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A Calculus for Overload Functions with Subtyping

, 1992
"... We present a simple extension of typed calculus where functions can be overloaded by putting different "branches of code" together. When the function is applied, the branch to execute is chosen according to a particular selection rule which depends on the type of the argument. The cru ..."
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We present a simple extension of typed calculus where functions can be overloaded by putting different "branches of code" together. When the function is applied, the branch to execute is chosen according to a particular selection rule which depends on the type of the argument. The crucial feature of the present approach is that the branch selection depends on the "runtime type" of the argument, which may differ from its compiletime type, because of the existence of a subtyping relation among types. Hence overloading cannot be eliminated by a static analysis of code, but is an essential feature to be dealt with during computation. We obtain in this way a typedependent calculus, which differs from the various calculi where types do not play any role during computation. We prove Confluence and a generalized SubjectReduction theorem for this calculus. We prove Strong Normalization for a "stratified" subcalculus. The definition of this calculus is guided by the understand...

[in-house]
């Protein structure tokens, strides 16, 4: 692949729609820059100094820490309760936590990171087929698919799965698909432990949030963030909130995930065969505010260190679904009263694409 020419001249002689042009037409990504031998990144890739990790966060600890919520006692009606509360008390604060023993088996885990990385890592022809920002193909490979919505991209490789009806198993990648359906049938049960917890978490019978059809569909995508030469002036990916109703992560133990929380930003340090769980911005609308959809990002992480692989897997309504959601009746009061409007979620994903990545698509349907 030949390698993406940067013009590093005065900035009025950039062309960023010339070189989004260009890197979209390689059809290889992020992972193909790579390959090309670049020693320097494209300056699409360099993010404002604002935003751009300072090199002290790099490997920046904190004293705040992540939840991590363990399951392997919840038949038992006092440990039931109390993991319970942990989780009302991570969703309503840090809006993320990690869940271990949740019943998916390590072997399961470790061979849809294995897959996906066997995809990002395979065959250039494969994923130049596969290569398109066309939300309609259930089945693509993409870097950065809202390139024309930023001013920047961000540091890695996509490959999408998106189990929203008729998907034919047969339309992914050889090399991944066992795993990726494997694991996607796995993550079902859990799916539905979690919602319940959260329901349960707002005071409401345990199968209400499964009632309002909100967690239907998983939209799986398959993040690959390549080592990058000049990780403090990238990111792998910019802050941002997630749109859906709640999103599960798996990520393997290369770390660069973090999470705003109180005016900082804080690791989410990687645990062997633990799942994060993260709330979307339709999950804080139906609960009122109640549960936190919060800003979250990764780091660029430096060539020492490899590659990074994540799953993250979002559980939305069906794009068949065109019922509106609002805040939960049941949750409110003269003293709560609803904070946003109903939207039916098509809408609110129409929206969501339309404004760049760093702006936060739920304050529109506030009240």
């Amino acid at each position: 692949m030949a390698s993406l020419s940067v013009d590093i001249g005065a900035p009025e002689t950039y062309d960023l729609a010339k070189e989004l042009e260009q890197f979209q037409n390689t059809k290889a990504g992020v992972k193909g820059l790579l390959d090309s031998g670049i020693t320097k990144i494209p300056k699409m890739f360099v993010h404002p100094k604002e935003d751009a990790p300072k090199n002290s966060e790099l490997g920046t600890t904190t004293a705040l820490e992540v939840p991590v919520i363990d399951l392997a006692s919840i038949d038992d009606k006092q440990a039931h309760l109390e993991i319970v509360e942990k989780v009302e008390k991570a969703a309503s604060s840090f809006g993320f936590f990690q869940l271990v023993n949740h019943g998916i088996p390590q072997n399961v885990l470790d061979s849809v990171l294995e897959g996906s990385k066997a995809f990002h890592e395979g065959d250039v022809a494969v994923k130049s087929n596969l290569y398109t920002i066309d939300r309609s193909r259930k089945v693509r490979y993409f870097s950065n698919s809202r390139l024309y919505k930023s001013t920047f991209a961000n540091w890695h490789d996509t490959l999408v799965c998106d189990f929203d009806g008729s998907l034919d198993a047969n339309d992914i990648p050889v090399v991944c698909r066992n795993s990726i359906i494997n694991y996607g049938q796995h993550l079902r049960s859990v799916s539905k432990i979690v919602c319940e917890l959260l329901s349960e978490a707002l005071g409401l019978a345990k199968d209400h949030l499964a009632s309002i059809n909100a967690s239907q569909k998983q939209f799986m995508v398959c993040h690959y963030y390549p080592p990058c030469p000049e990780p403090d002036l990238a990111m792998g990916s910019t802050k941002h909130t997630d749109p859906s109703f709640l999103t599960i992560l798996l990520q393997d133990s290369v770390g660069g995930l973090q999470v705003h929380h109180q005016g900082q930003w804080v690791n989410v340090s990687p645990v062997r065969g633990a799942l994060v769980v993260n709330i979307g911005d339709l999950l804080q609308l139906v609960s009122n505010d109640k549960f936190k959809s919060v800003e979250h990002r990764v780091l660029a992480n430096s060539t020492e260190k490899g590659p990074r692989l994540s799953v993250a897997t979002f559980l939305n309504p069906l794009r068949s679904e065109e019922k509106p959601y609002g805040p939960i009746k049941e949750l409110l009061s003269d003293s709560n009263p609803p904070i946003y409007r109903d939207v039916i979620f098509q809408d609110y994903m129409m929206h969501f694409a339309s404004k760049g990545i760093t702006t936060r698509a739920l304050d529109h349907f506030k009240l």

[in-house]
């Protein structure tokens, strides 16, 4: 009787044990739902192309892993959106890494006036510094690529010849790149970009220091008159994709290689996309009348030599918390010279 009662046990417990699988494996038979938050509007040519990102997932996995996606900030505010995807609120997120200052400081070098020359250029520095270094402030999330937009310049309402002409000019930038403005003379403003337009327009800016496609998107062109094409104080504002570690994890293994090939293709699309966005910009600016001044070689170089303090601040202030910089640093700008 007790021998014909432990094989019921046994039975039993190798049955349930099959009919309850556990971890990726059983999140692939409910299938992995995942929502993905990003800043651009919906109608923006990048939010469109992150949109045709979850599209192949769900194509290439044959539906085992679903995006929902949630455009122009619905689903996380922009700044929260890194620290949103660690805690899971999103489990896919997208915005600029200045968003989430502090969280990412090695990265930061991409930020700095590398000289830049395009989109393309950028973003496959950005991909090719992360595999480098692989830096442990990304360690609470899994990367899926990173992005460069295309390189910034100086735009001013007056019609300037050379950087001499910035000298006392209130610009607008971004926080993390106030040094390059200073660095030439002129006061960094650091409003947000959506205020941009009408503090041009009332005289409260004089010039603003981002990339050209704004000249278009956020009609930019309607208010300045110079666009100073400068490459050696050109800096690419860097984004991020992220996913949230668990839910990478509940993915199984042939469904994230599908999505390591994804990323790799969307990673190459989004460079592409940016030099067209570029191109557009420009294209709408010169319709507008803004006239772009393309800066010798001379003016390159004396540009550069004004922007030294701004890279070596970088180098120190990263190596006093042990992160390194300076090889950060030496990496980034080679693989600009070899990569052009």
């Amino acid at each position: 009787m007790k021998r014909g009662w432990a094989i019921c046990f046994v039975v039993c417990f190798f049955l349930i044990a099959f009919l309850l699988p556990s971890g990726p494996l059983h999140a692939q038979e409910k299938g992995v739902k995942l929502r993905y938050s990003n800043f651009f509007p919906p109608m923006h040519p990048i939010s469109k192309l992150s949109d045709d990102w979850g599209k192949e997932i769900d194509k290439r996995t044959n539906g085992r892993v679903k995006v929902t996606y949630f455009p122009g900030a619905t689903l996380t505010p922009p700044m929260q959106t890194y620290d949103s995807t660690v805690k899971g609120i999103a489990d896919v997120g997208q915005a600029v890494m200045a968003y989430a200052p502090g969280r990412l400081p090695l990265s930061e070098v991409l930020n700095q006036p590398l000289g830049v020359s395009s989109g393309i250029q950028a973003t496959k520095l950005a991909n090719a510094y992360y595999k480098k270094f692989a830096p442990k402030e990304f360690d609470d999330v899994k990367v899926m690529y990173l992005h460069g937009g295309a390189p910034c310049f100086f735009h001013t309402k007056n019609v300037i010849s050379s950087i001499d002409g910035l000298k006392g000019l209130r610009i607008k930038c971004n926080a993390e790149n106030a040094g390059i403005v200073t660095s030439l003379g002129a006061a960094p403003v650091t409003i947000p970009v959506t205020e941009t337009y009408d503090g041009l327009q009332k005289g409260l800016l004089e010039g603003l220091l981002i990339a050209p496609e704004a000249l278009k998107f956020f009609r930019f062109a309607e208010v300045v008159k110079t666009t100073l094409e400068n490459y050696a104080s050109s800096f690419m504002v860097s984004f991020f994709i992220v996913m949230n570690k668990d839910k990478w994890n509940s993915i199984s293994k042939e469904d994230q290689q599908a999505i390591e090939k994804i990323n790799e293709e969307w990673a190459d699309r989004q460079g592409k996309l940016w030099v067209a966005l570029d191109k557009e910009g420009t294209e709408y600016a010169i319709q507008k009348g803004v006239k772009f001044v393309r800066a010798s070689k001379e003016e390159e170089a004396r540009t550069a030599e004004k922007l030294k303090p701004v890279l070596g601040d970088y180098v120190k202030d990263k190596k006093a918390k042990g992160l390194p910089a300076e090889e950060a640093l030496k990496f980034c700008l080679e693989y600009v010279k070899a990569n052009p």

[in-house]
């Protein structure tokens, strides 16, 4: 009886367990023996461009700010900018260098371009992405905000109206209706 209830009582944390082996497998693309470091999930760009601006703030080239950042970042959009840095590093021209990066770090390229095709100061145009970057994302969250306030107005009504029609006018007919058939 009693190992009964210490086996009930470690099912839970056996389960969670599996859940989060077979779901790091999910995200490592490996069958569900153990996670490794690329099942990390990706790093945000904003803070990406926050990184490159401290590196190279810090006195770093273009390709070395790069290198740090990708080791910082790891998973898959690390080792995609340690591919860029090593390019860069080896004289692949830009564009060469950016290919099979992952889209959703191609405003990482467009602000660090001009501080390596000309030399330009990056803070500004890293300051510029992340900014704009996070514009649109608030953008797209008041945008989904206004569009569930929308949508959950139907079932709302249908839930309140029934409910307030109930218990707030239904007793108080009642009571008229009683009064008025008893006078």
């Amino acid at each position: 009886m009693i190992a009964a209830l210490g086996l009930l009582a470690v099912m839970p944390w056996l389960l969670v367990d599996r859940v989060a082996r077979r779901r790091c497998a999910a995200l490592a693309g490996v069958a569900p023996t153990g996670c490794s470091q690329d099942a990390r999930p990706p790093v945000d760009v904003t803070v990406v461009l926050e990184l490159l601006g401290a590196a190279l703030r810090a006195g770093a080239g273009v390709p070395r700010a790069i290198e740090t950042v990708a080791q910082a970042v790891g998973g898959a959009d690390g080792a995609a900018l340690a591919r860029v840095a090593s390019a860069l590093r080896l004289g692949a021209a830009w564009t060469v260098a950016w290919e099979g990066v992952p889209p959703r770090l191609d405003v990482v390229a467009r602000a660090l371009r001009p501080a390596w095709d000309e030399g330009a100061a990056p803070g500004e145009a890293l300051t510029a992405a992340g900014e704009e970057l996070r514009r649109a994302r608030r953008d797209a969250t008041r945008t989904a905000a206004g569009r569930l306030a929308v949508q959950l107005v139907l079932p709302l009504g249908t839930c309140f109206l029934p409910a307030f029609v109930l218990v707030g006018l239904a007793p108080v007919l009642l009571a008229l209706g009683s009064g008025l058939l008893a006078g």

Coherence for Qualified Types
, 1993
"... The meaning of programs in a language with implicit overloading can be described by translating them into a second language that makes the use of overloading explicit. A single program may have many distinct translations and it is important to show that any two translations are semantically equivale ..."
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Cited by 98 (9 self)